Bill: Knesset Oversight of High Court Appointments
Coalition chair MK Ze'ev Elkin and MK Yariv Levin proposed Wednesday a bill allowing the Knesset Constitution, Law and Justice Committee to veto Supreme Court appointments.
The proposed bill would require every nominee for Supreme Court judgeship, and every Supreme Court judge nominated to serve as President of the Supreme Court, to appear before the Knesset Constitution, Law and Justice Committee to answer questions "about his legal and constitutional views, his personal contribution to legal thought, his views about law, justice and the necessary balance between various values and the separation of authorities."
Any appointee vetoed by the committee would be ineligible to serve in the Supreme Court.
Critics of Israel's current system of appointing judges say the closed-door, self-appointing, seniority-driven process allows for cronyism, back-room politics, and the monopolization of the court by monolithic ideological groups that may be out of tune with the values of mainstream Israeli society.
"This law will break the hegemony of the radical left-wing elite in the justice system and return the sovereignty of the people and the Knesset to democratic life in Israel," Levin said.
"Whoever vetoes laws should have to stand before the public and be chosen in a transparent and democratic process," Levin said. "This law will prevent the method in which Supreme Court judges appoint their friends to the bench, and will prevent judges with post-Zionist agendas from being appointed."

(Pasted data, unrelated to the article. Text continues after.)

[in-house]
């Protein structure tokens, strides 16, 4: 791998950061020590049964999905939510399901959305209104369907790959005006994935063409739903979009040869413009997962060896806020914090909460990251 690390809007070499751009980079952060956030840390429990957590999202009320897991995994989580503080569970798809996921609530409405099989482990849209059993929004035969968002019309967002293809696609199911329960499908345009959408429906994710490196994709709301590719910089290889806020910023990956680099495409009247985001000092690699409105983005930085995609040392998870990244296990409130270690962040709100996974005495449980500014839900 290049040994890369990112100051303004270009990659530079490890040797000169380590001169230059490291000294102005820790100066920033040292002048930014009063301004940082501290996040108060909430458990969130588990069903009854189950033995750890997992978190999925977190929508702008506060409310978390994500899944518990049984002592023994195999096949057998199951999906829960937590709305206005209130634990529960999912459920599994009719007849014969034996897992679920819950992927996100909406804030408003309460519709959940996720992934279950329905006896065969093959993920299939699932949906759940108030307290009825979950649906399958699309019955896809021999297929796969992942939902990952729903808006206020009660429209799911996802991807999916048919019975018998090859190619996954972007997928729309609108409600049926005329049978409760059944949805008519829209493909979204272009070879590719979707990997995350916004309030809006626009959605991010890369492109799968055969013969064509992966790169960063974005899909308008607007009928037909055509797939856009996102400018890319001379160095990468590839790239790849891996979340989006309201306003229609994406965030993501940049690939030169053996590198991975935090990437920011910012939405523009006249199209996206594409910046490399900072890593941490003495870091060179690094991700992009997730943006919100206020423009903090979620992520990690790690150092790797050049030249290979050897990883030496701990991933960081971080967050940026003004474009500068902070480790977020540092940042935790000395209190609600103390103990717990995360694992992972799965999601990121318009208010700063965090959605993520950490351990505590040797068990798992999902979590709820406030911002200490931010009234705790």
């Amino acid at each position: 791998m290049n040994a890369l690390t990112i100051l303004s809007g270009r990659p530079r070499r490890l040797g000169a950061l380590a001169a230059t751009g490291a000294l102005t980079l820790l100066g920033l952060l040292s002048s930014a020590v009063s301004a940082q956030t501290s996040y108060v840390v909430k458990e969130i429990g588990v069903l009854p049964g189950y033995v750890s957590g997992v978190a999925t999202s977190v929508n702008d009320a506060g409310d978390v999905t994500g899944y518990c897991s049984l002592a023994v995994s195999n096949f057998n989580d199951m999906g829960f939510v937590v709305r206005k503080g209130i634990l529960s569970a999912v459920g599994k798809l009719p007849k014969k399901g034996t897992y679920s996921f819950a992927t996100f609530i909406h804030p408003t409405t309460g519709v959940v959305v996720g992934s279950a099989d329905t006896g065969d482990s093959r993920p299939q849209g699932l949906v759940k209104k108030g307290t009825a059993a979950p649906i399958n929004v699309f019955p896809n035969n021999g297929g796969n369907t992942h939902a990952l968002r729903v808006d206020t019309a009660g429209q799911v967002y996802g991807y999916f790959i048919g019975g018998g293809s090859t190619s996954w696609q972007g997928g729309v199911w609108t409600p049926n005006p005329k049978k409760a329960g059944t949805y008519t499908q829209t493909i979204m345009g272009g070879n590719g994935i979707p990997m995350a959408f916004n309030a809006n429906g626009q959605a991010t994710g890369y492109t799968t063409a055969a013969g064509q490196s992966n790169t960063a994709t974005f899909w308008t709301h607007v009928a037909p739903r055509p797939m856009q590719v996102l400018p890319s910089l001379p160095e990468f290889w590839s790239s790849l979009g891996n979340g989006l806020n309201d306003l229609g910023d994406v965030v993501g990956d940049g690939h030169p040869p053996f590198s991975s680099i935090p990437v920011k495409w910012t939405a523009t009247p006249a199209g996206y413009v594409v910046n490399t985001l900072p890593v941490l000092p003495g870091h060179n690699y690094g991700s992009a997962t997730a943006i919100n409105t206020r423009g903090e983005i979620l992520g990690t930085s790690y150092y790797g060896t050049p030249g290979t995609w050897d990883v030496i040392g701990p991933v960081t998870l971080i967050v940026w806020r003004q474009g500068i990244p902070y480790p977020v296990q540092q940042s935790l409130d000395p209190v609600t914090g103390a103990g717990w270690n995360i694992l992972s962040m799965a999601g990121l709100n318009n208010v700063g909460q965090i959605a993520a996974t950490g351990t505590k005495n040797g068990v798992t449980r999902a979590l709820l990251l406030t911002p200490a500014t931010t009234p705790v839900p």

Levin added that the bill "has a special importance because a new Supreme Court President will be chosen in the next few months. This will end the 'seniority method' that exists today."
Education Minister Gideon Sa'ar (Likud) said Wednesday that a bill proposed by his fellow party member, giving the Knesset veto power over Supreme Court justice nominations, was "dangerous".
"MK Yariv Levin's bill is problematic and creates a clear hazard of politicizing the nomination of justices," he said.
MK Ruhama Avraham (Kadima) said the move would prove an additional humiliation for Israel before the international community. "Netanyahu has succeeded in leading Israel to a new and unprecedented democratic, moral, and ethical low," she said.
It is de rigueur in many democratic nations - including the United States - for nominees to national judiciary posts to be examined by lawmakers prior to appointment.